Adobe RoboHelp (2015 release) allows users to change the content that appears in a HTML5 help project.
For years, users didn’t have a lot of control over the type of content that would appear in a user guide or online help project. The technical writer made those decisions. For example, if there were three primary audiences for a project, the writer would write the content for three audiences, tag them with conditional text, and then generate three separate user guides or help projects.
RoboHelp (2015 release), Adobe’s latest version of its help authoring tool, gives users more control over the type of content they read. For example, let’s say I have two audiences for this online help project: system administrators and end users. These readers can control the type of content that displays in the help by clicking the Filter button and selecting the check boxes for the different audiences. By selecting System_Administrator, the help automatically displays the content for that audience. Selecting User will dynamically change the content for that audience.
For some online help projects, this may provide a lot of benefits to the writer and the audience. For writers, they won’t need to produce 10 separate deliverables. Instead, they could create one deliverable and let the audiences filter what they want to view. For certain audiences, users may appreciate viewing and filtering all of the content. Writers could include filters on country (for example, US or Canada), audience type (basic users and advanced users), audience title (support staff or project managers), and so on.
Although some advanced users may appreciate this feature, I am not sure it is for everyone. Here are two reservations I have:
- Will users even know this feature is available? Users will need to click the Filters tab to see the feature. Technical writers will probably need to highlight and explain the feature as it’s not common on web sites.
- Will users understand what to toggle? Technical writers will create the filters. Will users always understand the filters that writers create? There may be times when users pick the wrong filters, leading to misleading and confusing information. In addition, when a user selects a filter, there may be no visible change in the content for a certain topic—resulting in potential confusion over what the feature is controlling.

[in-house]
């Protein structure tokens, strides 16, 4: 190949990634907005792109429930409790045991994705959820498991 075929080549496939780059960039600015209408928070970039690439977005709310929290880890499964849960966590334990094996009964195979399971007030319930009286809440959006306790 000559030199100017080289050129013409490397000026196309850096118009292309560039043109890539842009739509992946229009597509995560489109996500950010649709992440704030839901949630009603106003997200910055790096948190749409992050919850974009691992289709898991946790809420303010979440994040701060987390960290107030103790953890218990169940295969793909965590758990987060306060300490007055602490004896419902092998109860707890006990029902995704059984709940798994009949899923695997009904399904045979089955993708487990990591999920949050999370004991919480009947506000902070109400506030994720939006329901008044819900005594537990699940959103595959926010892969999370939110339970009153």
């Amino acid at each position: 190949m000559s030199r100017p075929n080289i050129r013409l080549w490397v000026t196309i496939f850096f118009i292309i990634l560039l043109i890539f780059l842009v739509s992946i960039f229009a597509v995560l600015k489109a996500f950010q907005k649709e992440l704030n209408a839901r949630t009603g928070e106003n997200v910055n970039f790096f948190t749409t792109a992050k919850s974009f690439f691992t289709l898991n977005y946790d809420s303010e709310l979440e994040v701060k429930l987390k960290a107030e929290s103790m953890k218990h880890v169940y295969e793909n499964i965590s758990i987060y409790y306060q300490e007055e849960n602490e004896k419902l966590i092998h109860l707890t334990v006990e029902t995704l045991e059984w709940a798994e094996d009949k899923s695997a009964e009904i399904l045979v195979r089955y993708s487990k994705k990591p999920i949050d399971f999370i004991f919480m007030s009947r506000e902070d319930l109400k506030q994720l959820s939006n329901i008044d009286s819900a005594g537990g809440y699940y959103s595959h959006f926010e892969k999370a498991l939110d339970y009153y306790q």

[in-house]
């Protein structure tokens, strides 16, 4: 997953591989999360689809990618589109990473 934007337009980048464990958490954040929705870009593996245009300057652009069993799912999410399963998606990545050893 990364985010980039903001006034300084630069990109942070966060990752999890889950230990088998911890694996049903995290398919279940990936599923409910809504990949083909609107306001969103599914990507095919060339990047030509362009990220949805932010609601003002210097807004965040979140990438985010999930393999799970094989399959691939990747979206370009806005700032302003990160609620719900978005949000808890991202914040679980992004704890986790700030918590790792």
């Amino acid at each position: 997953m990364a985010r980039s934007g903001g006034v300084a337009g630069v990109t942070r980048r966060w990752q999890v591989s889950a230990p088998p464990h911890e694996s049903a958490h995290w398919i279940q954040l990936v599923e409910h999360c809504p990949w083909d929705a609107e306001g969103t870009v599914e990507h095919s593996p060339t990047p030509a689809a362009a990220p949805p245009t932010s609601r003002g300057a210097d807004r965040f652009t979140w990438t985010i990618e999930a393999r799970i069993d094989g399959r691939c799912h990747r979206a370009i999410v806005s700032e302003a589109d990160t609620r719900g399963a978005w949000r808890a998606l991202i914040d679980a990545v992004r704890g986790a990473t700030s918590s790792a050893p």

When you’re writing for a technically savvy audience or power users, RoboHelp’s dynamic filtering may provide a great solution. But novice users may not discover the feature or readily understand it.
How RoboHelp’s Search Could be Better
Apart from major user interface improvements, RoboHelp (2015 release) includes an incremental improvement to the way the search engine works. For more background on this change, see this Techwhirl review.
As I wrote in an earlier blog entry, RoboHelp’s search could be better by displaying keywords in the Search engine field.
When you type specific keywords in Google’s search field, the web site displays a list of suggested terms as you type the query. This solution helps users because they may type terms incorrectly or may not even be sure how to phrase their queries in a search field. Google displays suggested terms and displays relevant web sites before I even finish typing.
In RoboHelp (2015 release) , users are still unfortunately left on their own when it comes to crafting a good search.
Another welcome addition would be faceted search. Companies, such as Dell, have used this technique for some time. On Dell’s web site you can search for a laptop or desktop computer. Alternatively, you can use the filters to help you search by product category, processor, screen size, weight, and so on.
For users, this helps streamline their choices. In an online help system, users could use faceted search to display content by topic type (concepts, procedures, troubleshooting content, files with attachments or embedded movies, and so on).
“Faceted navigation is arguable the most significant search innovation in the past decade,” write Peter Morville and Jeffery Callender in their book Search Patterns. “Faceted navigation is being rapidly deployed across an impressively wide variety of contexts and platforms.”
I don’t see why it cannot be deployed in a help authoring tool.